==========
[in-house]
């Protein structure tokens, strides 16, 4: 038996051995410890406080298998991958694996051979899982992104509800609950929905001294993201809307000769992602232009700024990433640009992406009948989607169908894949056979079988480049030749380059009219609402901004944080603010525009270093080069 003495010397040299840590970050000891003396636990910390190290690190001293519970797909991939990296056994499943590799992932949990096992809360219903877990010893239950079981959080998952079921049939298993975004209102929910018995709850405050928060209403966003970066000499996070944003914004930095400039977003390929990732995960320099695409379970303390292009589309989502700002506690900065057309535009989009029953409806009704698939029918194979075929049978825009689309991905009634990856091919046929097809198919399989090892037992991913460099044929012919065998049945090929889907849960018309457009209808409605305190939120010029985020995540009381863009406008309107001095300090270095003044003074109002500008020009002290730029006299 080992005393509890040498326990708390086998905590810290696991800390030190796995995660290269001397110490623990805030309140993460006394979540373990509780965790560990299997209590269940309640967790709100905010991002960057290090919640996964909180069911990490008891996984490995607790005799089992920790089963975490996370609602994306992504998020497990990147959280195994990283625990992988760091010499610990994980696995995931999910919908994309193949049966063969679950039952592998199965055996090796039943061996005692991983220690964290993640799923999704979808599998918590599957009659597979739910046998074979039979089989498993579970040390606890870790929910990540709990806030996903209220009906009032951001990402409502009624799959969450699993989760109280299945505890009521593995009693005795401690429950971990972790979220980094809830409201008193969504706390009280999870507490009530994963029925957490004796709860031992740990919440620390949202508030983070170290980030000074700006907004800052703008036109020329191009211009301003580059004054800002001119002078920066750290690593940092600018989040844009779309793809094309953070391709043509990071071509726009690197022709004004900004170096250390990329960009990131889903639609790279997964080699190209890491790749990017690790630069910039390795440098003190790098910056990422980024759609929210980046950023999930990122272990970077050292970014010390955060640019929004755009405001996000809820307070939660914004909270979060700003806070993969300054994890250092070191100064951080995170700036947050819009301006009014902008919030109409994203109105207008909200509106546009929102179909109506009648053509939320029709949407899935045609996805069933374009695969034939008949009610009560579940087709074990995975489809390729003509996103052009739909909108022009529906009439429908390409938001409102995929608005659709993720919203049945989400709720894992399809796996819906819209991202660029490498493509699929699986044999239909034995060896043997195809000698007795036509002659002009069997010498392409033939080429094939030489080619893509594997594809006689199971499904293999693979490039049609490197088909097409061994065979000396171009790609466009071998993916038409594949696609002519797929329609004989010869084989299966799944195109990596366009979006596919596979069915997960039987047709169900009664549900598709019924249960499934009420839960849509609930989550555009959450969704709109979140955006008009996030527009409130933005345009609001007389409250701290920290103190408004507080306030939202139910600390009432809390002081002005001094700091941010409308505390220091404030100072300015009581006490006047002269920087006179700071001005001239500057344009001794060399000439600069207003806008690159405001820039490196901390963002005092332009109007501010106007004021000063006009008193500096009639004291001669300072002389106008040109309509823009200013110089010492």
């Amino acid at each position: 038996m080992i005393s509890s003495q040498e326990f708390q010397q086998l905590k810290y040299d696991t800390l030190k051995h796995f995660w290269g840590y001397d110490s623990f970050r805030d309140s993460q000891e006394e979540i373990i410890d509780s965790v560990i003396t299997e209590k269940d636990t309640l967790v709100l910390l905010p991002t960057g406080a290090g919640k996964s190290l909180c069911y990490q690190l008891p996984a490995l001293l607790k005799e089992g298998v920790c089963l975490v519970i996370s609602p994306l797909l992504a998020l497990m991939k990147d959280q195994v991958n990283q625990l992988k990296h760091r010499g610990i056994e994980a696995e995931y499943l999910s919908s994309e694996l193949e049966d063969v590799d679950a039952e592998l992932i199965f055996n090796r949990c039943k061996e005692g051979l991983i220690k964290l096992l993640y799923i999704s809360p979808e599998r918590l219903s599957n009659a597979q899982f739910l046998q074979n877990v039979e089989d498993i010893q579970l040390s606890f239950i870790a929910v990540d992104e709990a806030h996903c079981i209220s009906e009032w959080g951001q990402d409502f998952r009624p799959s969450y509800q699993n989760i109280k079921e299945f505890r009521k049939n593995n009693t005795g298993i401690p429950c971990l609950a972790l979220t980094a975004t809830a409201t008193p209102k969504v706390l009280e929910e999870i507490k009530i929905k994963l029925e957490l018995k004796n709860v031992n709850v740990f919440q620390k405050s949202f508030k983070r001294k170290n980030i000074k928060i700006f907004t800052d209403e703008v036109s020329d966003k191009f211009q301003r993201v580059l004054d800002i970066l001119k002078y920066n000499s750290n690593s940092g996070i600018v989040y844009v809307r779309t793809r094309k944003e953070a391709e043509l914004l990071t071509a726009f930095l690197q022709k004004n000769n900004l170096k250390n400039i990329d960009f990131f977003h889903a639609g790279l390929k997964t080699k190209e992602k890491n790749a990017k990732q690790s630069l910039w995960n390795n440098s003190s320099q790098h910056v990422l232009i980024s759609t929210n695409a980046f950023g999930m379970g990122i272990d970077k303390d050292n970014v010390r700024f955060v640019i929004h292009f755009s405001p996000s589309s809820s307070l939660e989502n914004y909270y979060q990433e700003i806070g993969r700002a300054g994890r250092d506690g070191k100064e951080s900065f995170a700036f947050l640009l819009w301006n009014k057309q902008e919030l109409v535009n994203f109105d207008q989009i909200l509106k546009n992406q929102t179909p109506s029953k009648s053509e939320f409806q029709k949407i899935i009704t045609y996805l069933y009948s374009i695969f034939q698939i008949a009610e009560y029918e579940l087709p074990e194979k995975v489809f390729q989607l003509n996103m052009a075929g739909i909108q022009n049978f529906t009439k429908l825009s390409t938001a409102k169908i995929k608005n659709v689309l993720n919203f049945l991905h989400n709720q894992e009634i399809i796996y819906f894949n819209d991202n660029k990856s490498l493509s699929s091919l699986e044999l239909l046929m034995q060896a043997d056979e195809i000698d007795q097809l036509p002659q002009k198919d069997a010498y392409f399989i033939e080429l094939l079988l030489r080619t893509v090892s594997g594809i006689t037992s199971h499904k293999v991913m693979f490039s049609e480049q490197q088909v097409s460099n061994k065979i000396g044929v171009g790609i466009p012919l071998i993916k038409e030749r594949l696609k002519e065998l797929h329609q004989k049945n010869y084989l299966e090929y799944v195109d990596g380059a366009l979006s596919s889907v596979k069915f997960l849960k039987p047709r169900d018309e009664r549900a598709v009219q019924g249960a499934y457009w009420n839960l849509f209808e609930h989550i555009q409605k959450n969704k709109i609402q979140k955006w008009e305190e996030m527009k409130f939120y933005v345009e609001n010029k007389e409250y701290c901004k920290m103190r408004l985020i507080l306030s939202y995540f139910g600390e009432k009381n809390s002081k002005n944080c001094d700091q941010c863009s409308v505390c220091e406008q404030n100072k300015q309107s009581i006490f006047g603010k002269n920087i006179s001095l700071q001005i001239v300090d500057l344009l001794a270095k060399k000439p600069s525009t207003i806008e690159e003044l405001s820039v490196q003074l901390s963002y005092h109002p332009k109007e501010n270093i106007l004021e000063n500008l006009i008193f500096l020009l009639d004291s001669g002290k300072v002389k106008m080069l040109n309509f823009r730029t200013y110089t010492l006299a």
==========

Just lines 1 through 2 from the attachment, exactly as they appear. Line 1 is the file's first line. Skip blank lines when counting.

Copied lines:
[in-house]
């Protein structure tokens, strides 16, 4: 038996051995410890406080298998991958694996051979899982992104509800609950929905001294993201809307000769992602232009700024990433640009992406009948989607169908894949056979079988480049030749380059009219609402901004944080603010525009270093080069 003495010397040299840590970050000891003396636990910390190290690190001293519970797909991939990296056994499943590799992932949990096992809360219903877990010893239950079981959080998952079921049939298993975004209102929910018995709850405050928060209403966003970066000499996070944003914004930095400039977003390929990732995960320099695409379970303390292009589309989502700002506690900065057309535009989009029953409806009704698939029918194979075929049978825009689309991905009634990856091919046929097809198919399989090892037992991913460099044929012919065998049945090929889907849960018309457009209808409605305190939120010029985020995540009381863009406008309107001095300090270095003044003074109002500008020009002290730029006299 080992005393509890040498326990708390086998905590810290696991800390030190796995995660290269001397110490623990805030309140993460006394979540373990509780965790560990299997209590269940309640967790709100905010991002960057290090919640996964909180069911990490008891996984490995607790005799089992920790089963975490996370609602994306992504998020497990990147959280195994990283625990992988760091010499610990994980696995995931999910919908994309193949049966063969679950039952592998199965055996090796039943061996005692991983220690964290993640799923999704979808599998918590599957009659597979739910046998074979039979089989498993579970040390606890870790929910990540709990806030996903209220009906009032951001990402409502009624799959969450699993989760109280299945505890009521593995009693005795401690429950971990972790979220980094809830409201008193969504706390009280999870507490009530994963029925957490004796709860031992740990919440620390949202508030983070170290980030000074700006907004800052703008036109020329191009211009301003580059004054800002001119002078920066750290690593940092600018989040844009779309793809094309953070391709043509990071071509726009690197022709004004900004170096250390990329960009990131889903639609790279997964080699190209890491790749990017690790630069910039390795440098003190790098910056990422980024759609929210980046950023999930990122272990970077050292970014010390955060640019929004755009405001996000809820307070939660914004909270979060700003806070993969300054994890250092070191100064951080995170700036947050819009301006009014902008919030109409994203109105207008909200509106546009929102179909109506009648053509939320029709949407899935045609996805069933374009695969034939008949009610009560579940087709074990995975489809390729003509996103052009739909909108022009529906009439429908390409938001409102995929608005659709993720919203049945989400709720894992399809796996819906819209991202660029490498493509699929699986044999239909034995060896043997195809000698007795036509002659002009069997010498392409033939080429094939030489080619893509594997594809006689199971499904293999693979490039049609490197088909097409061994065979000396171009790609466009071998993916038409594949696609002519797929329609004989010869084989299966799944195109990596366009979006596919596979069915997960039987047709169900009664549900598709019924249960499934009420839960849509609930989550555009959450969704709109979140955006008009996030527009409130933005345009609001007389409250701290920290103190408004507080306030939202139910600390009432809390002081002005001094700091941010409308505390220091404030100072300015009581006490006047002269920087006179700071001005001239500057344009001794060399000439600069207003806008690159405001820039490196901390963002005092332009109007501010106007004021000063006009008193500096009639004291001669300072002389106008040109309509823009200013110089010492």